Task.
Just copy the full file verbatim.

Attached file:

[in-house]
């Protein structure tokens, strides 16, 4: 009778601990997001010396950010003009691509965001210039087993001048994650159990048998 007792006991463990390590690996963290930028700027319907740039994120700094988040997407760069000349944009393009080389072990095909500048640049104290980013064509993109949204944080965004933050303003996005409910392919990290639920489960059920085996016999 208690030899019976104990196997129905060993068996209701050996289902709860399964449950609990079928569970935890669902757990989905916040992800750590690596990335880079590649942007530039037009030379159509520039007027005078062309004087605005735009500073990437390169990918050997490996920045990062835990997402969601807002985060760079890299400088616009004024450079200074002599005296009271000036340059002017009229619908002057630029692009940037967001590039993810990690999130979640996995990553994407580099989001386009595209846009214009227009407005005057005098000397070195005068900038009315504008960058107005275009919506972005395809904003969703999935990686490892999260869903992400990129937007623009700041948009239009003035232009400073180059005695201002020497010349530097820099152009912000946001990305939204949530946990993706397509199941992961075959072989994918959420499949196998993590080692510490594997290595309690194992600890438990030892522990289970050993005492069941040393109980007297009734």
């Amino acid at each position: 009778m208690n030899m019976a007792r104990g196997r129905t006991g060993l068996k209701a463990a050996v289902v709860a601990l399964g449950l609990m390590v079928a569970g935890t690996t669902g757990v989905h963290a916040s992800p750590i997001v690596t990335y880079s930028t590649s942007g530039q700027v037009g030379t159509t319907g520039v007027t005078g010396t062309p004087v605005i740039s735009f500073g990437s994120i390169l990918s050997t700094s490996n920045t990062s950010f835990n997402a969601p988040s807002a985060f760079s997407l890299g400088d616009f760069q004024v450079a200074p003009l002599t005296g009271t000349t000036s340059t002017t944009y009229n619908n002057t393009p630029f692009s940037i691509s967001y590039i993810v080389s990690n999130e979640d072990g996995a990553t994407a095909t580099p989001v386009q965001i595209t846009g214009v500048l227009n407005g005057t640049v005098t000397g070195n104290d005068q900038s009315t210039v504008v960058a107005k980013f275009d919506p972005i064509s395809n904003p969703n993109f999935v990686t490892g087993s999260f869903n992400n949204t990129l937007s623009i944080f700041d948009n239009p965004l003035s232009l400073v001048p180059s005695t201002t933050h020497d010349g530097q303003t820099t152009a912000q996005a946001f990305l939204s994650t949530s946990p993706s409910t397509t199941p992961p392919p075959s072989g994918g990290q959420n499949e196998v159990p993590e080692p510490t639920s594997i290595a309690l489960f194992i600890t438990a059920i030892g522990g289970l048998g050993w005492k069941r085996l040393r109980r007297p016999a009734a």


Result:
[in-house]
């Protein structure tokens, strides 16, 4: 009778601990997001010396950010003009691509965001210039087993001048994650159990048998 007792006991463990390590690996963290930028700027319907740039994120700094988040997407760069000349944009393009080389072990095909500048640049104290980013064509993109949204944080965004933050303003996005409910392919990290639920489960059920085996016999 208690030899019976104990196997129905060993068996209701050996289902709860399964449950609990079928569970935890669902757990989905916040992800750590690596990335880079590649942007530039037009030379159509520039007027005078062309004087605005735009500073990437390169990918050997490996920045990062835990997402969601807002985060760079890299400088616009004024450079200074002599005296009271000036340059002017009229619908002057630029692009940037967001590039993810990690999130979640996995990553994407580099989001386009595209846009214009227009407005005057005098000397070195005068900038009315504008960058107005275009919506972005395809904003969703999935990686490892999260869903992400990129937007623009700041948009239009003035232009400073180059005695201002020497010349530097820099152009912000946001990305939204949530946990993706397509199941992961075959072989994918959420499949196998993590080692510490594997290595309690194992600890438990030892522990289970050993005492069941040393109980007297009734």
């Amino acid at each position: 009778m208690n030899m019976a007792r104990g196997r129905t006991g060993l068996k209701a463990a050996v289902v709860a601990l399964g449950l609990m390590v079928a569970g935890t690996t669902g757990v989905h963290a916040s992800p750590i997001v690596t990335y880079s930028t590649s942007g530039q700027v037009g030379t159509t319907g520039v007027t005078g010396t062309p004087v605005i740039s735009f500073g990437s994120i390169l990918s050997t700094s490996n920045t990062s950010f835990n997402a969601p988040s807002a985060f760079s997407l890299g400088d616009f760069q004024v450079a200074p003009l002599t005296g009271t000349t000036s340059t002017t944009y009229n619908n002057t393009p630029f692009s940037i691509s967001y590039i993810v080389s990690n999130e979640d072990g996995a990553t994407a095909t580099p989001v386009q965001i595209t846009g214009v500048l227009n407005g005057t640049v005098t000397g070195n104290d005068q900038s009315t210039v504008v960058a107005k980013f275009d919506p972005i064509s395809n904003p969703n993109f999935v990686t490892g087993s999260f869903n992400n949204t990129l937007s623009i944080f700041d948009n239009p965004l003035s232009l400073v001048p180059s005695t201002t933050h020497d010349g530097q303003t820099t152009a912000q996005a946001f990305l939204s994650t949530s946990p993706s409910t397509t199941p992961p392919p075959s072989g994918g990290q959420n499949e196998v159990p993590e080692p510490t639920s594997i290595a309690l489960f194992i600890t438990a059920i030892g522990g289970l048998g050993w005492k069941r085996l040393r109980r007297p016999a009734a």